On 15 May, Malgorzata Blicharska (Uppsala University) presented the findings of the Białowieża Science Initiative in the Permanent Representation of the State of North Rhine-Westphalia to the European Union in Brussels. EFI researchers, together with other representatives from academia, policy, forestry, nature conservation agencies and media debated on how to use the lesson learnt from the Białowieża Forest for other areas in Europe facing similar challenges.

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Deadwood management in production forests

Written by Lucie Vítková

“Deadwood has a major role for the conservation of saproxylic species and contributes to carbon sequestration, nutrient supply, natural regeneration and protection against falling rocks.” (Lachat et al., 2013:92)*

A substantial amount of literature on the importance of deadwood in Central European forests has been available providing partial recommendations to enhance deadwood-dependent biodiversity. However, a comprehensive review of science- and forestry experts-based recommendations effectively enhancing deadwood bearing in mind operational implications has not been presented in international literature.

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The Forest Biodiversity Programme METSO – voluntary forest conservation and management in private forests

During the meeting of the European Network Integrate in Toruń, Poland, Sanna Kasurinen, from the Finnish Forest Centre, presented the METSO-programme, an initiative aiming to halt the ongoing decrease of biodiversity of forest habitats and species in Finnish forests. The Forest Biodiversity Programme in particular addresses private forest owners. The overall objective is that based on a voluntary agreement, nature conservation is enhanced and communication improved on biodiversity of forest habitats and ecosystem services amongst stakeholders.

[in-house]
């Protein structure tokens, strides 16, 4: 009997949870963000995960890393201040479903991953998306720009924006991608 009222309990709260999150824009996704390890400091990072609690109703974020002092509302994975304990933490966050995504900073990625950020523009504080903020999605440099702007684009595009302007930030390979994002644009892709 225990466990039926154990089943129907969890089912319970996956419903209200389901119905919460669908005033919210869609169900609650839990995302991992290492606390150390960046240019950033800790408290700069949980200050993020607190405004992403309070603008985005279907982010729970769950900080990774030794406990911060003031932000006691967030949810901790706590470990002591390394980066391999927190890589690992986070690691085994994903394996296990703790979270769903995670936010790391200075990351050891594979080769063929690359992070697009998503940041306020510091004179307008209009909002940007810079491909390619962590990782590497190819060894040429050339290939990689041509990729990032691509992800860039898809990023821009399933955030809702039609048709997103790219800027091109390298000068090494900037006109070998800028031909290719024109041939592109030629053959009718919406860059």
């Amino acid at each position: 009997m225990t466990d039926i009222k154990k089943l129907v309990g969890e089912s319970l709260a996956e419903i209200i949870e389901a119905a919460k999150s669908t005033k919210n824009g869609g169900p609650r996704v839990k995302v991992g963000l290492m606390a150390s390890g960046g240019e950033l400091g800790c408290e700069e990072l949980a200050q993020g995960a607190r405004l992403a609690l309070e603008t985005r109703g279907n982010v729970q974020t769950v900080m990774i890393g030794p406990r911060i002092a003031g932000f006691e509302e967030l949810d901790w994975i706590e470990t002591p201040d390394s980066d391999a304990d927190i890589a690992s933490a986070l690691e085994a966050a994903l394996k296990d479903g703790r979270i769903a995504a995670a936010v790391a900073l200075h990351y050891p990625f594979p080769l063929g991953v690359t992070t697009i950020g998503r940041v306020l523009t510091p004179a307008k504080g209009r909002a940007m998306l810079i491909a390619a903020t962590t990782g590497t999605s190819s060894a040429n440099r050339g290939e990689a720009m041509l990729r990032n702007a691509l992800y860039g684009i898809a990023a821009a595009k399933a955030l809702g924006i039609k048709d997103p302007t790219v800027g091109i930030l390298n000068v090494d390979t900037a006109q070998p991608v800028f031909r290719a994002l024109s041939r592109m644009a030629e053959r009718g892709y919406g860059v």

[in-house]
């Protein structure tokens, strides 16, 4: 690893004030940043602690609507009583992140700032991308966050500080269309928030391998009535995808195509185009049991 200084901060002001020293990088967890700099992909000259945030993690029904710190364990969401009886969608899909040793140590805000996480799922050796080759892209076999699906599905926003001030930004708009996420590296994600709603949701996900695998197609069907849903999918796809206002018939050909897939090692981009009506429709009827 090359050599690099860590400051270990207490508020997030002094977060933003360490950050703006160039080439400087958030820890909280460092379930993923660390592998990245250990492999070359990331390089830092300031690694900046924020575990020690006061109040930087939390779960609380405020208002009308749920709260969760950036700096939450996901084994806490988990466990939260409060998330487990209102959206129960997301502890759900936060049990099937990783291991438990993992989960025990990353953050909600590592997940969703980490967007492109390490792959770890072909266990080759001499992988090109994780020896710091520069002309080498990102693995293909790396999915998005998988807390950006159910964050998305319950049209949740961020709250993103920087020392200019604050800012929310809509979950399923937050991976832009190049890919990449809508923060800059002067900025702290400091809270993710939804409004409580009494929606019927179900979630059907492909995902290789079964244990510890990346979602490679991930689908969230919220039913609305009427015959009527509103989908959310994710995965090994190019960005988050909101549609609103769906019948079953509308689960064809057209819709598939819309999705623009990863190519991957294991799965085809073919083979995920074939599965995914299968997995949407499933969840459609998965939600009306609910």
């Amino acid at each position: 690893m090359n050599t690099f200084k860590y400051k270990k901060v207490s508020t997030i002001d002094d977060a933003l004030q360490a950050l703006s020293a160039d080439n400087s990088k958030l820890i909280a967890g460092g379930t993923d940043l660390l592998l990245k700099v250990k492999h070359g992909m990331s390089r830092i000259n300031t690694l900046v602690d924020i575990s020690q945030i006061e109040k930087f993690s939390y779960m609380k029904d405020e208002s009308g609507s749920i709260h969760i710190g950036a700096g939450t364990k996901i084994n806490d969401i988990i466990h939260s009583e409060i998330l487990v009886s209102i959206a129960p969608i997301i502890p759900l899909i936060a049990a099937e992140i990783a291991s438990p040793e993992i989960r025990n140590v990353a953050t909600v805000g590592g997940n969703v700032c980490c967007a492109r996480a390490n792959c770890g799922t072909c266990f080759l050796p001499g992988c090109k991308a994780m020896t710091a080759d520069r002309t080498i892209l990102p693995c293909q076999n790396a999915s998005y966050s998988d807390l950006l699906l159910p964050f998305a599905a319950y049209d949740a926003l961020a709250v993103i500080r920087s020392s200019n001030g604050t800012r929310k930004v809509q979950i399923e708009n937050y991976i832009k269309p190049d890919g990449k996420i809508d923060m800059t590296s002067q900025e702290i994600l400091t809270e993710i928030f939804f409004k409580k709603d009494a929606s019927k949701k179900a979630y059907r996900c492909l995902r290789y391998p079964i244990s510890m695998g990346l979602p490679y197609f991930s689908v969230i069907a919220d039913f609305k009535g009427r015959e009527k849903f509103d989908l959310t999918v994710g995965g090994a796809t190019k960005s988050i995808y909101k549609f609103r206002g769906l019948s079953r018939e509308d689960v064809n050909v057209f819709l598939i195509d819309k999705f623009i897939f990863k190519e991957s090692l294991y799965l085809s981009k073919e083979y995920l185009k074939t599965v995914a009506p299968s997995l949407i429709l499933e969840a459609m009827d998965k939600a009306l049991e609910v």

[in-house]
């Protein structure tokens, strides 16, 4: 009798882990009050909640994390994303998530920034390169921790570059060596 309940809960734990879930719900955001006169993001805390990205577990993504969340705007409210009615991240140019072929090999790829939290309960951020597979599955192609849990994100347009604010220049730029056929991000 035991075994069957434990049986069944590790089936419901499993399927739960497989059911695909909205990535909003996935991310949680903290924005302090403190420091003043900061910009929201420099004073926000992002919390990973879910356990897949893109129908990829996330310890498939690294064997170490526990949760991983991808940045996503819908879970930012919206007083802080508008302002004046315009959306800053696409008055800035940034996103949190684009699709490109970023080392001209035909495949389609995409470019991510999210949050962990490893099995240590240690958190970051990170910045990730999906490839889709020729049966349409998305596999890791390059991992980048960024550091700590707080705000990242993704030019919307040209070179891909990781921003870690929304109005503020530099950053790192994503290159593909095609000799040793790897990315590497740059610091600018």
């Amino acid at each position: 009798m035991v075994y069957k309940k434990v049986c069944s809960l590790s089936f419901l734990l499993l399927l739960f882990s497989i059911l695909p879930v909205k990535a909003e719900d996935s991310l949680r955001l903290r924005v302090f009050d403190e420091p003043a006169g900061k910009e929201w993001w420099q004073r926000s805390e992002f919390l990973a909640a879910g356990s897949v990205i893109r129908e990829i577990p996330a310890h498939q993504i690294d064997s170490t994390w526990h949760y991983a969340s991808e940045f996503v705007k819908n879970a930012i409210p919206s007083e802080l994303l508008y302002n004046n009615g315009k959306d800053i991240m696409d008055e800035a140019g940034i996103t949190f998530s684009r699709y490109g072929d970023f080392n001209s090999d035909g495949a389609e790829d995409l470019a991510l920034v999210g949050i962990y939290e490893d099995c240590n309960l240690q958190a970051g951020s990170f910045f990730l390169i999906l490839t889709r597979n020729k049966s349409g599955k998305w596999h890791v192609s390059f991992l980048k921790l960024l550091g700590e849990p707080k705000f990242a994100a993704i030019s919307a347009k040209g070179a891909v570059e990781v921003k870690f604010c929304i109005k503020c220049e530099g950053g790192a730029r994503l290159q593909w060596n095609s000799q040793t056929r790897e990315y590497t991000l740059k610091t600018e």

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Protecting forest genetic diversity, a common purpose

Written by Silvio Oggioni

In a forest of a hundred thousand trees, no two leaves are alike. And no two journeys along the same path are alike -Paulo Coelho-

Forests are ecosystems full of life, probably the richest on the planet. They host trees, shrubs, grasses, mammals, birds, insects, fungi, in short hundreds of living species. And they are vast: just think that one third of the surface of Europe is covered by forests, and is constantly increasing, according to the State of Europe’s Forests Report of 2015.

Within forests there are thousands of trees, each one slightly different from its neighbour. Trees from different species are obviously different, but even among those belonging to the same species are unique individuals, just like you and me. Each tree is special: more or less resistant, more or less beautiful, with better fruits or more productive. Forest genetics studies the variability of intrinsic traits in a species or individual that can be transmitted to the next generations, which is the very basis of diversity in the forest world. And it is this diversity that allows the dynamic equilibrium on which is based all life in the forests. Protecting genetic diversity of species and individuals is the basis for sustainable management of forest ecosystems. In Europe, more than 50% of woodlands are designated to protect water, soil and the ecosystems!